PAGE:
Architecture / Interior /

The 8 Luxurious Hotels of the Orient World

For many centuries, history has recorded that the Orient has consistently been among the most opulent parts of the world. From palaces to artisan works, the Oriental world continues this tradition in a way which is still relevant in the modern day. Over the last 10 months, I have been travelling to the ancient city of Byzantium (now is Istanbul), all the way up to 3,000 meter above sea level to another ancient city of Lijiang, down to the shore of the Lhaviyani Atolls in the Maldives, and finally to Singapore to find eight luxury hotels that still keep the spirit of Oriental world opulence.

SINGAPORE

Capella Singapore:
The Extraordinary Fusion

Hidden in the tranquil area of Sentosa Island is one of Singapore’s best resorts known as Capella Singapore. Being the first establishment bearing Capella’s brand, Capella Singapore was opened in March 2009. It has achieved respect as an amazing example of global collaboration, featuring the works of famous designers of our era from the hotel’s architecture to the landscape.

Capella-Singapore_Auriga-spa-main-entrance

Capella Singapore follows the popular design recipe of combining the old and the new. A beautiful and fully restored 1880s British colonial building called Tanah Merah, part of the hotel’s glorious past, is not only preserved but is also used as the main reception area. The building also hosts a library lounge and the gorgeous looking Chinese fine dining restaurant called Cassia that was designed by the renowned Andre Fu of AFSO. A colour palette of lilac, mineral grey, dark Chinese lacquer, and bronze are woven, to great effect, throughout the restaurant. An open staircase features a large scale installation by a Japanese artist, Tomoko Sawada that leads, in turn, to an alluring water feature and the long architectural wall becomes the accent of this restaurant.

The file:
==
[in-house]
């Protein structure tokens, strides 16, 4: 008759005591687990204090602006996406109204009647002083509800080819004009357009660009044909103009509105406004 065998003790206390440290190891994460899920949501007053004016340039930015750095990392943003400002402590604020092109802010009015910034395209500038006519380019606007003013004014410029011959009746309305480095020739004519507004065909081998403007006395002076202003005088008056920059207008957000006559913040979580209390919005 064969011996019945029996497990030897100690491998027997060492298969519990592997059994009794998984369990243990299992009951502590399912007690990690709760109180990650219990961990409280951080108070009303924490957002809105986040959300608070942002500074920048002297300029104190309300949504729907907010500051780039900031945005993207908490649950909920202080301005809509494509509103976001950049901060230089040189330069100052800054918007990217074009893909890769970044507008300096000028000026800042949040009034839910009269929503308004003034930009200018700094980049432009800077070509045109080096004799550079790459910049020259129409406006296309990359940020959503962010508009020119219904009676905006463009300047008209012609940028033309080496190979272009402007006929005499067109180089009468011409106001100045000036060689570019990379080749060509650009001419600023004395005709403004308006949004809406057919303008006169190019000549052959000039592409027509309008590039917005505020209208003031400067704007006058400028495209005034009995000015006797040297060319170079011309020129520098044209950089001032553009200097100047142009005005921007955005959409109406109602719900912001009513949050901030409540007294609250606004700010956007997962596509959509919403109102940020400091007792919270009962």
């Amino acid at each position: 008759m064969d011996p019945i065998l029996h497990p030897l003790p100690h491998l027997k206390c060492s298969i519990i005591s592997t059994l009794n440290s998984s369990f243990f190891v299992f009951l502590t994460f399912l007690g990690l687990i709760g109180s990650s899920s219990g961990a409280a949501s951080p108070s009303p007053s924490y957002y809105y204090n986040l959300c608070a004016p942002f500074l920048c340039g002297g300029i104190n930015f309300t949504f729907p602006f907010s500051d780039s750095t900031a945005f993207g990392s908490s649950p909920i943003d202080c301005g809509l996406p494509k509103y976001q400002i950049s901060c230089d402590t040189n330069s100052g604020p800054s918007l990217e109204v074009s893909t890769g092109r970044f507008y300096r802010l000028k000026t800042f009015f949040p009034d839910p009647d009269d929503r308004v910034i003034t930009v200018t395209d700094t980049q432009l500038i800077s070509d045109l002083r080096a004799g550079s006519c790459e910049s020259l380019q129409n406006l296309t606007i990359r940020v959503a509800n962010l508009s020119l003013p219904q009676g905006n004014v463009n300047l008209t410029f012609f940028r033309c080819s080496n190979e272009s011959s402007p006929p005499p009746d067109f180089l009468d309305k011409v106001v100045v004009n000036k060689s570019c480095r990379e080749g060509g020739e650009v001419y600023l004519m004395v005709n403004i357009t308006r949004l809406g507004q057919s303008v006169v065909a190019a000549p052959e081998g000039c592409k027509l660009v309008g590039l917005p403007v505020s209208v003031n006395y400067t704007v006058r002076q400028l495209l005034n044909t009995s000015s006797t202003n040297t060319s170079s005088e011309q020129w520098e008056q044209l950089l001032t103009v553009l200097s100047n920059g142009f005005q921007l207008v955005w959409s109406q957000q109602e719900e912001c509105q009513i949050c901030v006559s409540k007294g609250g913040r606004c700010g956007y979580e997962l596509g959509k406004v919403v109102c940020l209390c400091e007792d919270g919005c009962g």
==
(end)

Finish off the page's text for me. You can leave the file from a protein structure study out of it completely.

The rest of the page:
Curved, modern buildings gently intermingle with both of the colonial buildings and the verdant, vibrant rainforest which is spread over 30 acres of land and features the South China Sea as the background view. Award-winning architects Foster + Partners ingeniously integrated traditional Asian design with contemporary Western influences into Sentosa Island’s natural topography, allowing new structures to follow the contours of the terrain to ensure a balance with nature.

They also designed the resort’s 112 guestrooms, though the interior design was led by the late Jaya Ibrahim. Utilizing a neutral colour palate, Ibrahim brings the local Singaporean culture to life with his great vision. The interior design has been crafted as a backdrop for visitors to sit, move, lie down with ease and with the constant awareness of this tropical setting, highlighting the contrast of old and new.

Capella-Singapore-1-Bedroom-Villa

Another design marvel in this resort can be found at The Knolls, Capella Singapore’s all-day dining restaurant and bar lounge that was designed by Yasuhiro Koichi, the co-founder of Tokyo based Design Studio, SPIN. Inspired by the fusion of Capella Singapore’s classic and modern design, Koichi has given this restaurant an Asian-colonial flavour, integrating antique and contemporary elements to create an intimate oasis.

Capella Singapore also has one of the most dramatic landscape designs as a juxtaposition to the hotel’s clean-lined, contemporary architecture. Various indigenous plants from bamboo, beetle nut and Livistona palms have been used to complement the region’s historic colonial architecture. Alan Kerton of Belt Collins International who designed the landscape also created a combination of plants inspired by rice terrace landscapes within the main hotel courtyard. Being the first Capella hotel of its kind, Capella Singapore is such a great melting pot of design that it sets a standard for luxury resorts in Singapore

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